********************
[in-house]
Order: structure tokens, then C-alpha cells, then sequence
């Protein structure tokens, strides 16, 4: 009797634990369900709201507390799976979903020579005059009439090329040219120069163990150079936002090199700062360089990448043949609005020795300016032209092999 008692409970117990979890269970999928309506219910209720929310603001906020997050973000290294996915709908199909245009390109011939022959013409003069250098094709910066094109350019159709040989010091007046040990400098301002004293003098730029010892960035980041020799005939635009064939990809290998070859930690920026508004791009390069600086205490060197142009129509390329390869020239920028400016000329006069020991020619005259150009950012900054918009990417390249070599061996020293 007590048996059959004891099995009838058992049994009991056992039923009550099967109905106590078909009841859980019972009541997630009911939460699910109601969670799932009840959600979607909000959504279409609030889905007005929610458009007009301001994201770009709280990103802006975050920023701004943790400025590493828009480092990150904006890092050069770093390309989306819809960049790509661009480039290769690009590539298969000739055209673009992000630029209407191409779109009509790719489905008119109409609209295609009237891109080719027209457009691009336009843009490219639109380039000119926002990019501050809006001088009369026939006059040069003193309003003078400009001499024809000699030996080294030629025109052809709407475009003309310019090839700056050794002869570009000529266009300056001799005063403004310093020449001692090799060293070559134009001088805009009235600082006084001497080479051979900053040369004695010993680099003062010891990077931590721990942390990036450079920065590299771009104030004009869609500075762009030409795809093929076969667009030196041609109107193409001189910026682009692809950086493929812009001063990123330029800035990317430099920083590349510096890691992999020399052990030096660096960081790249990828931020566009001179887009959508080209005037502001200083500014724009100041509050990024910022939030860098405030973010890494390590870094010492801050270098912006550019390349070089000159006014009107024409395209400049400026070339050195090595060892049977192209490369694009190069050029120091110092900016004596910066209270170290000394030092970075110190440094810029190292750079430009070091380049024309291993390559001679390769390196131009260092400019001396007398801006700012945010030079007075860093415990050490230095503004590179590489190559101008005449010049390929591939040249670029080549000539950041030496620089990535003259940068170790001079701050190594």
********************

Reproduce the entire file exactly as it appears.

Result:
[in-house]
Order: structure tokens, then C-alpha cells, then sequence
């Protein structure tokens, strides 16, 4: 009797634990369900709201507390799976979903020579005059009439090329040219120069163990150079936002090199700062360089990448043949609005020795300016032209092999 008692409970117990979890269970999928309506219910209720929310603001906020997050973000290294996915709908199909245009390109011939022959013409003069250098094709910066094109350019159709040989010091007046040990400098301002004293003098730029010892960035980041020799005939635009064939990809290998070859930690920026508004791009390069600086205490060197142009129509390329390869020239920028400016000329006069020991020619005259150009950012900054918009990417390249070599061996020293 007590048996059959004891099995009838058992049994009991056992039923009550099967109905106590078909009841859980019972009541997630009911939460699910109601969670799932009840959600979607909000959504279409609030889905007005929610458009007009301001994201770009709280990103802006975050920023701004943790400025590493828009480092990150904006890092050069770093390309989306819809960049790509661009480039290769690009590539298969000739055209673009992000630029209407191409779109009509790719489905008119109409609209295609009237891109080719027209457009691009336009843009490219639109380039000119926002990019501050809006001088009369026939006059040069003193309003003078400009001499024809000699030996080294030629025109052809709407475009003309310019090839700056050794002869570009000529266009300056001799005063403004310093020449001692090799060293070559134009001088805009009235600082006084001497080479051979900053040369004695010993680099003062010891990077931590721990942390990036450079920065590299771009104030004009869609500075762009030409795809093929076969667009030196041609109107193409001189910026682009692809950086493929812009001063990123330029800035990317430099920083590349510096890691992999020399052990030096660096960081790249990828931020566009001179887009959508080209005037502001200083500014724009100041509050990024910022939030860098405030973010890494390590870094010492801050270098912006550019390349070089000159006014009107024409395209400049400026070339050195090595060892049977192209490369694009190069050029120091110092900016004596910066209270170290000394030092970075110190440094810029190292750079430009070091380049024309291993390559001679390769390196131009260092400019001396007398801006700012945010030079007075860093415990050490230095503004590179590489190559101008005449010049390929591939040249670029080549000539950041030496620089990535003259940068170790001079701050190594």